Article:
According to TechCrunch, “The IOC’s YouTube Channel alone was responsible for 72 million of these, and the Team USA U.S. Olympic Committee Channel registered more than 6.75 million views (though most of these views seem to have come from a few select videos and quite a few of the Team USA uploads currently have fewer than 1,000 views).”
YouTube live streamed the Olympics for NBC.
Apple stock hit an all-time high last Friday, with stock peaking at $648.19, beating the previous high set in April, before settling a few cents lower at the close of the day at $648.11.
According to one analyst, “If shares reach $663.68, Apple will become the most valuable company of all time, eclipsing the record Microsoft set in late 1999.”
What’s driving the stock prices upward are the anticipated September launch of the new iPhone, which represents 55 percent of Apple’s business, and rumors of a smaller iPad. Apple’s existing share of the tablet market is 75 percent.
Also, the promise of Apple TV is keeping the stock aloft as well. According to a published report, Apple is reported to be negotiating with cable companies to add live TV access to a future Apple TV device – could be an actual TV, or something else.
Rumor has it that Apple is planning an event for Sept. 12 to unveil its next smart phone, expected to include 4G wireless support and a larger screen.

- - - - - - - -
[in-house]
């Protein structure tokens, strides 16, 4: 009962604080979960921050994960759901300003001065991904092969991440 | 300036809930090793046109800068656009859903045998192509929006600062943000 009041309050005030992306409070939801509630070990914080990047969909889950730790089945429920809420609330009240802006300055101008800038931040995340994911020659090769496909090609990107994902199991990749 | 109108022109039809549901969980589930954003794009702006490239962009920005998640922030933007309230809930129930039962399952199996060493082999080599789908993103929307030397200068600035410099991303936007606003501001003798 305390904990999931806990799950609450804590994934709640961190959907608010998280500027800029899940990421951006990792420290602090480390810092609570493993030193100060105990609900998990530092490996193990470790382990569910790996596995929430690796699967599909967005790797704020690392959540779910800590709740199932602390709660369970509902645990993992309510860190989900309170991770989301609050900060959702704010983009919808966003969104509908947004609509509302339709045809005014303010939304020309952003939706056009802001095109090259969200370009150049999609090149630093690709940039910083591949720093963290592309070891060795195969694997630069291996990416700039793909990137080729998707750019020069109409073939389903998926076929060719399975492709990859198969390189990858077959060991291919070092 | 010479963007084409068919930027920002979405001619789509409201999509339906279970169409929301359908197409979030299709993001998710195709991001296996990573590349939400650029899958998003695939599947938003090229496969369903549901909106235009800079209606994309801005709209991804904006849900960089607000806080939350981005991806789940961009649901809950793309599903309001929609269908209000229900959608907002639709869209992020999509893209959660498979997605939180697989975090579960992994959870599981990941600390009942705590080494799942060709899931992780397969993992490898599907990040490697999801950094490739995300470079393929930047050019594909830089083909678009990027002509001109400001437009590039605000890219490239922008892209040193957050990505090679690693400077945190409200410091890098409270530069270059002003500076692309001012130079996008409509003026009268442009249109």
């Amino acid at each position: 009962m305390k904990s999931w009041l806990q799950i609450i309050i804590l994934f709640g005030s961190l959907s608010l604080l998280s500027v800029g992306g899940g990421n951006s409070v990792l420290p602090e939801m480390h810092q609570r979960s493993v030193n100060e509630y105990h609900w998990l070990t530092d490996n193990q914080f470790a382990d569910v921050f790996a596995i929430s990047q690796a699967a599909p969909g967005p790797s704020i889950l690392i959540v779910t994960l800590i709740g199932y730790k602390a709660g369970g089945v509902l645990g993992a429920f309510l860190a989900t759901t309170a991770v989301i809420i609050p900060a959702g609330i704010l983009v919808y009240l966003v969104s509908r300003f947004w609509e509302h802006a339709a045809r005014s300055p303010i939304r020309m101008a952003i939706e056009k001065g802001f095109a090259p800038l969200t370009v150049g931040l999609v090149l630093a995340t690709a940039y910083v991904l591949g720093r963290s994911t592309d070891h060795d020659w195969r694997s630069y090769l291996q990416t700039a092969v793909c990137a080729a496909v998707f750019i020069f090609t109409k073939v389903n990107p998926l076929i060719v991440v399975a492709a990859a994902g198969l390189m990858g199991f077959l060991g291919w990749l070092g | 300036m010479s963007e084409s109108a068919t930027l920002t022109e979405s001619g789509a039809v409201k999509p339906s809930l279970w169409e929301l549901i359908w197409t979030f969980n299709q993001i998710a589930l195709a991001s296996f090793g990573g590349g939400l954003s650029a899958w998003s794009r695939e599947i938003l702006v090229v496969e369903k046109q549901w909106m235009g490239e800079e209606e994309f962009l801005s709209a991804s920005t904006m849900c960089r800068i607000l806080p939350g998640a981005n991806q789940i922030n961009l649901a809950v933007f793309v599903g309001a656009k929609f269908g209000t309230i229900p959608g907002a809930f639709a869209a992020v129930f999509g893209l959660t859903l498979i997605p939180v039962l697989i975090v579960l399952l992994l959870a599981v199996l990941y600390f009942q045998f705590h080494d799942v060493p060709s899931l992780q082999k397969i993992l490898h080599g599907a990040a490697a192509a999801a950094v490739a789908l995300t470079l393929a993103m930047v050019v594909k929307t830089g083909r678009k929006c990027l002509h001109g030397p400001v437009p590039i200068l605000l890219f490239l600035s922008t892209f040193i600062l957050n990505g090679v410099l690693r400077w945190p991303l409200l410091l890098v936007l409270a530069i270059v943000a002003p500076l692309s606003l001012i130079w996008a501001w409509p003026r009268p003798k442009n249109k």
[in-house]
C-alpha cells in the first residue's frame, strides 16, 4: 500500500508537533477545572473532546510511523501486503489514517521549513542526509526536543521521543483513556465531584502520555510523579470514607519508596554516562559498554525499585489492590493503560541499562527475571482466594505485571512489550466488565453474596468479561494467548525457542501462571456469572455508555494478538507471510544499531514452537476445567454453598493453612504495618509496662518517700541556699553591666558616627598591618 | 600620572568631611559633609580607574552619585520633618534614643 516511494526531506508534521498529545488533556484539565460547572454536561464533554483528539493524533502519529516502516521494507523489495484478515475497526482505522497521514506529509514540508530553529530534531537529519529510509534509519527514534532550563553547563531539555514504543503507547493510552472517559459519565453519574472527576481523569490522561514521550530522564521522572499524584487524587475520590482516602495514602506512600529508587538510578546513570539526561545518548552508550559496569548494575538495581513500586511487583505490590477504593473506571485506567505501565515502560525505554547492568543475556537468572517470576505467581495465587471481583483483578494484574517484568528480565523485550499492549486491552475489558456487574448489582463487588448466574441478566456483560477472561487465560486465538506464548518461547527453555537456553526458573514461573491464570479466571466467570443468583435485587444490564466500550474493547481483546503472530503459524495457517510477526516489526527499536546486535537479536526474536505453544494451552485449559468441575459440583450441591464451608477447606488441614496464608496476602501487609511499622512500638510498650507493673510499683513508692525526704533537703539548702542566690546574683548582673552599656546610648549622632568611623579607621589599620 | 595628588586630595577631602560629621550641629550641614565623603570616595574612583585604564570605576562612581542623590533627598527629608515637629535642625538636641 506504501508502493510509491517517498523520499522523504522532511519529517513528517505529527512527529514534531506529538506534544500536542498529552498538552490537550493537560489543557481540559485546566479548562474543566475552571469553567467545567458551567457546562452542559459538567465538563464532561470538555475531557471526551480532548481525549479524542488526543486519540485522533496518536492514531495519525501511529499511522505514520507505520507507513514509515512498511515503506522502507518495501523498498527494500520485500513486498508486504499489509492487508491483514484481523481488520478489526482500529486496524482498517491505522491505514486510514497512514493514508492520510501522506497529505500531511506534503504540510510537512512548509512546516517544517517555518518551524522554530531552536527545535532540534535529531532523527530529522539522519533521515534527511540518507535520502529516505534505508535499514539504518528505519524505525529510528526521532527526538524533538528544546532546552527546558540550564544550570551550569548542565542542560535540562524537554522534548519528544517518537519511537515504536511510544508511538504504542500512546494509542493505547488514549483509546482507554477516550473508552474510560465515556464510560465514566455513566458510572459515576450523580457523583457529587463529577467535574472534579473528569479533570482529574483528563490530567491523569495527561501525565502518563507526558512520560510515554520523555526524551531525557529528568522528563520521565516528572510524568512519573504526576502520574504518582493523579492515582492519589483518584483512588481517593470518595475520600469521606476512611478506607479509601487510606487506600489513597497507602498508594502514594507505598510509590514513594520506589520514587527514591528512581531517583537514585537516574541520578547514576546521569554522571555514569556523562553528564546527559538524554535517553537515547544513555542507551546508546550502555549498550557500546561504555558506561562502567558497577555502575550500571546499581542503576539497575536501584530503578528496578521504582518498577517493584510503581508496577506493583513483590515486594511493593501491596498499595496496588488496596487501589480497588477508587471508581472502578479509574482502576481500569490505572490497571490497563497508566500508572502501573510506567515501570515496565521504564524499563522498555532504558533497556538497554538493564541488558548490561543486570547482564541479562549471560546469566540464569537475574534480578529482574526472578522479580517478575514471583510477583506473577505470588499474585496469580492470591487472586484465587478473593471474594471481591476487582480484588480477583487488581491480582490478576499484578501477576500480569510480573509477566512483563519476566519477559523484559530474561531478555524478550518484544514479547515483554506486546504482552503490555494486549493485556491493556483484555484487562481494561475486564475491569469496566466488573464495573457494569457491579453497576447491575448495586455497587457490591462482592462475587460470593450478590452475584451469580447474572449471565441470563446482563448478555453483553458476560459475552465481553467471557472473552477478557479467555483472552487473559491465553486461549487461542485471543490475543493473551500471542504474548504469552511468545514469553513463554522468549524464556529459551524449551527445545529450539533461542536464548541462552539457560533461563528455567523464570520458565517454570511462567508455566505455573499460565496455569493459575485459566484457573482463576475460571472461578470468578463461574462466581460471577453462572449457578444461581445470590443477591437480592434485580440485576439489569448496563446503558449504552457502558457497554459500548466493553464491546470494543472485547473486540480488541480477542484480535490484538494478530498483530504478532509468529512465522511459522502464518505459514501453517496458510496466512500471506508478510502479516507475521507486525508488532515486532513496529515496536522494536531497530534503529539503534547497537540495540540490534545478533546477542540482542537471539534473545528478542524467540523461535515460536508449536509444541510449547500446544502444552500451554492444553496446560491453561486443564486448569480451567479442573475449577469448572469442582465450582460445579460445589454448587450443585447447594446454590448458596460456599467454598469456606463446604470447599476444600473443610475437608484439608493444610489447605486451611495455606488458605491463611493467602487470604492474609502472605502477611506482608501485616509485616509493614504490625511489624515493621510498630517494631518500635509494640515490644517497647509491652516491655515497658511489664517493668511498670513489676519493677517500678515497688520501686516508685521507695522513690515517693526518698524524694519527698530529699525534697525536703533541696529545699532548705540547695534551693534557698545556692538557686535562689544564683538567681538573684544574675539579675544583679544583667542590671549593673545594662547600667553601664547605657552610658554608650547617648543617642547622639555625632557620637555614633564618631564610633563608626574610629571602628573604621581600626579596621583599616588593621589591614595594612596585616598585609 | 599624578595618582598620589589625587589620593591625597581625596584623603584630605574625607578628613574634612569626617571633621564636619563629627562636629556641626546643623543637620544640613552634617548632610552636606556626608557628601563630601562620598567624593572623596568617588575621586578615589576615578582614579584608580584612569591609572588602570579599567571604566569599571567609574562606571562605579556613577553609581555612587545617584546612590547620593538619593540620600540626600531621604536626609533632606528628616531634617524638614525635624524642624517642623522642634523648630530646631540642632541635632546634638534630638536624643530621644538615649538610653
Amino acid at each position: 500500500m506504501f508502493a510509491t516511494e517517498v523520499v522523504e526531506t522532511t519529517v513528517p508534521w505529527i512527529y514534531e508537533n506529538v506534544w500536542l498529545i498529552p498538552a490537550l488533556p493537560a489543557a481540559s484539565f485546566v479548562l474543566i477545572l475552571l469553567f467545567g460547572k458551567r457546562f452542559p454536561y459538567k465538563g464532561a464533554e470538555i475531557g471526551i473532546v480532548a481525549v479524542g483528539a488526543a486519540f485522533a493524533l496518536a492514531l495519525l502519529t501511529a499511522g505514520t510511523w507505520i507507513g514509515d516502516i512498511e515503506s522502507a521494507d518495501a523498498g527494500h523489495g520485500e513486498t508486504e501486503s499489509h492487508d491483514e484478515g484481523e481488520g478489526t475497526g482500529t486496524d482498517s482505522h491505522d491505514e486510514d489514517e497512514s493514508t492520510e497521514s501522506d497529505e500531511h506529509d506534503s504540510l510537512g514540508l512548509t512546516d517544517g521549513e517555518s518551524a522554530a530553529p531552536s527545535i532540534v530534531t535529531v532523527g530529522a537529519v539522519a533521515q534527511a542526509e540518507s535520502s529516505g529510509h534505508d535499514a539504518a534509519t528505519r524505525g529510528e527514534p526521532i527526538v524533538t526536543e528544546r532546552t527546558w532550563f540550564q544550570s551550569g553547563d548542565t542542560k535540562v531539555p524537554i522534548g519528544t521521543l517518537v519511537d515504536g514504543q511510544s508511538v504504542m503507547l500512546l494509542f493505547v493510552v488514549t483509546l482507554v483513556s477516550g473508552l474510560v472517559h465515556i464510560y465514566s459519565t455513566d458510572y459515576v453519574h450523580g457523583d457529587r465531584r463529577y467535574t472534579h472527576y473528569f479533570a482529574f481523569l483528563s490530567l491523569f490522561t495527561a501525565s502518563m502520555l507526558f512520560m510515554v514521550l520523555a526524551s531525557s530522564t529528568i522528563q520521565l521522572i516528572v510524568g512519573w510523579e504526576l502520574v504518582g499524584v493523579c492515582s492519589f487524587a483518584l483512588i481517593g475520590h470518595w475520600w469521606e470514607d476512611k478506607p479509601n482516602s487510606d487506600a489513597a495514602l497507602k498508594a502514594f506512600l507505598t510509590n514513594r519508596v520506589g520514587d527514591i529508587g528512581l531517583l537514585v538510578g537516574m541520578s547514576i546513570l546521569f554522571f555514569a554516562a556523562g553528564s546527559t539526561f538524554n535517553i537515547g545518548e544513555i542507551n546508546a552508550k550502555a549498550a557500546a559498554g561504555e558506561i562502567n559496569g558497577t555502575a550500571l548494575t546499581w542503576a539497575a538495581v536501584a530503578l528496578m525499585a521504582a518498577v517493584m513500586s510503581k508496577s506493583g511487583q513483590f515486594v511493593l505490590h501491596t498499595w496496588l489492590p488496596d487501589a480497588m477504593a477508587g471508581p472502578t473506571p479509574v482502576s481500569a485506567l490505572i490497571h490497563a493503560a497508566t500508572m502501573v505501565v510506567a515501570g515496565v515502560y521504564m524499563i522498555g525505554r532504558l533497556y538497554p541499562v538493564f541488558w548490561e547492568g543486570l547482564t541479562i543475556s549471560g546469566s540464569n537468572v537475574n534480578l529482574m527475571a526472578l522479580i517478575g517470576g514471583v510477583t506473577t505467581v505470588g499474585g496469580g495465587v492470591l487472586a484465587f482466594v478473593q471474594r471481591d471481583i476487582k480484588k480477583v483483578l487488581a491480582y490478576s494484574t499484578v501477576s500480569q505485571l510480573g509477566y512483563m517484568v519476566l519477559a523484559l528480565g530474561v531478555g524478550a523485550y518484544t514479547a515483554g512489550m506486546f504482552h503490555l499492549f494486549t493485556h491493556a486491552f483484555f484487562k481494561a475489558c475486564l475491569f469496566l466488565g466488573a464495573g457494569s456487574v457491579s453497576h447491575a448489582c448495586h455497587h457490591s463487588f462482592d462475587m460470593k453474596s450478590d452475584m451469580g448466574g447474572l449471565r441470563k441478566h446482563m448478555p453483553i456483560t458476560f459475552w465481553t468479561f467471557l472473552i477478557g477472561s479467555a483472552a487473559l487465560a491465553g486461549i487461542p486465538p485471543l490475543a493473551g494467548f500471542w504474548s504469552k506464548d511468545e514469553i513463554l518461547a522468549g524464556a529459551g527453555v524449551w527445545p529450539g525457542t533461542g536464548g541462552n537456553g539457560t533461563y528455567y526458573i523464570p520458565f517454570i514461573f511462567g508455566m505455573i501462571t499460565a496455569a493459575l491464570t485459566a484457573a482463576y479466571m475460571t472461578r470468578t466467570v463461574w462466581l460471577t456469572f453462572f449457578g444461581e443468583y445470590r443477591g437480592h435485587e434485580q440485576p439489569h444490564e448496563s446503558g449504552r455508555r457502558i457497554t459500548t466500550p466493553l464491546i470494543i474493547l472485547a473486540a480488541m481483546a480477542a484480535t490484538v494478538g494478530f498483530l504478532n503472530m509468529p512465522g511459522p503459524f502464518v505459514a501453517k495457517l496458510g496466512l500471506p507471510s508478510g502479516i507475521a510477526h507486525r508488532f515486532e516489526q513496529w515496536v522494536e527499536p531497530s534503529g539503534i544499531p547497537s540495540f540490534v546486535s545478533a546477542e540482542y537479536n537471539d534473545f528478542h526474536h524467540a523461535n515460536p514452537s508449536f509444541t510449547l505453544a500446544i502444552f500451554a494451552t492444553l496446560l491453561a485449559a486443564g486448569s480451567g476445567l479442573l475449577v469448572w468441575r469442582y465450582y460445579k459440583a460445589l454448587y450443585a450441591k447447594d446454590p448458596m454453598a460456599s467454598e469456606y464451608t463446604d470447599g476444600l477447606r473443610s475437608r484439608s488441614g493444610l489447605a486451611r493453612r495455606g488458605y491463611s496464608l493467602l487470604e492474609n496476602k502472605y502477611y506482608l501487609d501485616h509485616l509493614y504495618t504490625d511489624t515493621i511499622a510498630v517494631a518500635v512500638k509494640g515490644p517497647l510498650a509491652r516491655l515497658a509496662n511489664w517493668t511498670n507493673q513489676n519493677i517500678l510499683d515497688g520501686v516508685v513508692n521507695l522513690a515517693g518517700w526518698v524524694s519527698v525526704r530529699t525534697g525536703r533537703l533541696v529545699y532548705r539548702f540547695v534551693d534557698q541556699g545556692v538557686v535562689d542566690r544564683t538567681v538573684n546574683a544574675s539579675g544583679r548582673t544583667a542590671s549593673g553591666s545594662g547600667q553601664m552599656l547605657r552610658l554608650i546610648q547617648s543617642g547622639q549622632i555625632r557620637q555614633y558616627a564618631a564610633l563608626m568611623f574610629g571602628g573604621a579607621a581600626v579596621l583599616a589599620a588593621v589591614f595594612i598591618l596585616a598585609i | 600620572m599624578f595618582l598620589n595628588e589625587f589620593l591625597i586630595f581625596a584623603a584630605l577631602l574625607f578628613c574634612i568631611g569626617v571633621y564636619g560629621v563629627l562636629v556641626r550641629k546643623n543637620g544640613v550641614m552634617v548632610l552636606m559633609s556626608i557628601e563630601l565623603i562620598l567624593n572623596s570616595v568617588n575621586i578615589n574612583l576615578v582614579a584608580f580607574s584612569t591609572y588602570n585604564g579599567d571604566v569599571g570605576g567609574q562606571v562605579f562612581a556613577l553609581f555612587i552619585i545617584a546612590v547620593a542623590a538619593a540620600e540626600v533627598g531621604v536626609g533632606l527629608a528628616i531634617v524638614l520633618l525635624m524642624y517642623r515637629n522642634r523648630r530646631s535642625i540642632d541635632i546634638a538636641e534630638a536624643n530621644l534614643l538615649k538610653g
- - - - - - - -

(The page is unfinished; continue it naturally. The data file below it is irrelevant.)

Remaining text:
Things are not looking up for Facebook, however. The social networking giant keeps losing value, with stock closing below the $20 mark for the first time last week. Some are asking if it is time for founder Mark Zuckerberg to hand it over to someone with more business savvy. Initial Public Offering shares were priced at $38 last May. The stock has been shaved of nearly half its value over worries about slowed revenue growth.
Bits & Bytes
App-etite for coffee
Attention coffee lovers: Dunkin’ Donuts has an app that lets you pay for your coffee and doughnuts with your iPhone, iPod touch or Android smart phone. Download it from Google Play or the App Store, load it with money (American Express, Visa, Mastercard, Discover and PayPal) and use it for purchases, gift cards or nutritional info on those doughnuts you’re about to eat.
DD’s app works like Starbucks’ mobile payment app.